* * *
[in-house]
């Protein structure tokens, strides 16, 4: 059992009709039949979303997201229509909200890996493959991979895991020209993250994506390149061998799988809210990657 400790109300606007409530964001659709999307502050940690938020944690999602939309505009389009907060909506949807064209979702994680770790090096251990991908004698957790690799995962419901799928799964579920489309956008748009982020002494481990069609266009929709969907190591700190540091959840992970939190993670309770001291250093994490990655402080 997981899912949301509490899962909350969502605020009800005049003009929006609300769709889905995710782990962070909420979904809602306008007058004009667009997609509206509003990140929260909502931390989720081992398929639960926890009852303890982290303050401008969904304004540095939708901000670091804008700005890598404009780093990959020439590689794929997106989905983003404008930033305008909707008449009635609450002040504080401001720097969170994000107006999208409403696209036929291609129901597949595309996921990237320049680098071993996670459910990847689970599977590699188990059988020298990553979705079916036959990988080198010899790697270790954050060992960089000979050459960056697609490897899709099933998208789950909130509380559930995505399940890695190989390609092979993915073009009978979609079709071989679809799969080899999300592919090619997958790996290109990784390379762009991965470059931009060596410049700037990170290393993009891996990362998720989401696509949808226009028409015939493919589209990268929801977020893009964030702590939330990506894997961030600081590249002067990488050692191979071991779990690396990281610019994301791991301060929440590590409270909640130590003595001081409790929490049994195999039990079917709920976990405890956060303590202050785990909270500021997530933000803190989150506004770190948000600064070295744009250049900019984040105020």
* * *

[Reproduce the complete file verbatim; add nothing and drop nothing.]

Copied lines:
[in-house]
């Protein structure tokens, strides 16, 4: 059992009709039949979303997201229509909200890996493959991979895991020209993250994506390149061998799988809210990657 400790109300606007409530964001659709999307502050940690938020944690999602939309505009389009907060909506949807064209979702994680770790090096251990991908004698957790690799995962419901799928799964579920489309956008748009982020002494481990069609266009929709969907190591700190540091959840992970939190993670309770001291250093994490990655402080 997981899912949301509490899962909350969502605020009800005049003009929006609300769709889905995710782990962070909420979904809602306008007058004009667009997609509206509003990140929260909502931390989720081992398929639960926890009852303890982290303050401008969904304004540095939708901000670091804008700005890598404009780093990959020439590689794929997106989905983003404008930033305008909707008449009635609450002040504080401001720097969170994000107006999208409403696209036929291609129901597949595309996921990237320049680098071993996670459910990847689970599977590699188990059988020298990553979705079916036959990988080198010899790697270790954050060992960089000979050459960056697609490897899709099933998208789950909130509380559930995505399940890695190989390609092979993915073009009978979609079709071989679809799969080899999300592919090619997958790996290109990784390379762009991965470059931009060596410049700037990170290393993009891996990362998720989401696509949808226009028409015939493919589209990268929801977020893009964030702590939330990506894997961030600081590249002067990488050692191979071991779990690396990281610019994301791991301060929440590590409270909640130590003595001081409790929490049994195999039990079917709920976990405890956060303590202050785990909270500021997530933000803190989150506004770190948000600064070295744009250049900019984040105020």